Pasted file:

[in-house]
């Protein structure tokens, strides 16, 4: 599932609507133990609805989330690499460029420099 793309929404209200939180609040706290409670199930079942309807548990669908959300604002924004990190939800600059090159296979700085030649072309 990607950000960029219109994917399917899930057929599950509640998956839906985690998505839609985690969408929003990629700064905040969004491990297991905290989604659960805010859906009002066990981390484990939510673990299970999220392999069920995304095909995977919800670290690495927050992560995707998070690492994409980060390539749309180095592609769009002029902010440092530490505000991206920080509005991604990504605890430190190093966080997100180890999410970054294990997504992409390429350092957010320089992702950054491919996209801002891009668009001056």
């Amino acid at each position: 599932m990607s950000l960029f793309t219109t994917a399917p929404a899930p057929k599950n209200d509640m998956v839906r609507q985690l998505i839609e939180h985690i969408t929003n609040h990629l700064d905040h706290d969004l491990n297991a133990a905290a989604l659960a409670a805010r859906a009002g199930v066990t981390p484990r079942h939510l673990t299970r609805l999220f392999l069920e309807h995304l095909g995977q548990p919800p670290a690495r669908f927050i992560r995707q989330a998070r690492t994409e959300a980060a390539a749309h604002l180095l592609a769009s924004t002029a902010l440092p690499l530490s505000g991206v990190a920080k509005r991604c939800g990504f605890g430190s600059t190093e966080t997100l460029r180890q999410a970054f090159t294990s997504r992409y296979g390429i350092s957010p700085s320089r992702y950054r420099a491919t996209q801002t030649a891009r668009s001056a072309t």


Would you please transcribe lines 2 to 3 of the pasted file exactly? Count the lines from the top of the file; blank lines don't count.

């Protein structure tokens, strides 16, 4: 599932609507133990609805989330690499460029420099 793309929404209200939180609040706290409670199930079942309807548990669908959300604002924004990190939800600059090159296979700085030649072309 990607950000960029219109994917399917899930057929599950509640998956839906985690998505839609985690969408929003990629700064905040969004491990297991905290989604659960805010859906009002066990981390484990939510673990299970999220392999069920995304095909995977919800670290690495927050992560995707998070690492994409980060390539749309180095592609769009002029902010440092530490505000991206920080509005991604990504605890430190190093966080997100180890999410970054294990997504992409390429350092957010320089992702950054491919996209801002891009668009001056």
């Amino acid at each position: 599932m990607s950000l960029f793309t219109t994917a399917p929404a899930p057929k599950n209200d509640m998956v839906r609507q985690l998505i839609e939180h985690i969408t929003n609040h990629l700064d905040h706290d969004l491990n297991a133990a905290a989604l659960a409670a805010r859906a009002g199930v066990t981390p484990r079942h939510l673990t299970r609805l999220f392999l069920e309807h995304l095909g995977q548990p919800p670290a690495r669908f927050i992560r995707q989330a998070r690492t994409e959300a980060a390539a749309h604002l180095l592609a769009s924004t002029a902010l440092p690499l530490s505000g991206v990190a920080k509005r991604c939800g990504f605890g430190s600059t190093e966080t997100l460029r180890q999410a970054f090159t294990s997504r992409y296979g390429i350092s957010p700085s320089r992702y950054r420099a491919t996209q801002t030649a891009r668009s001056a072309t």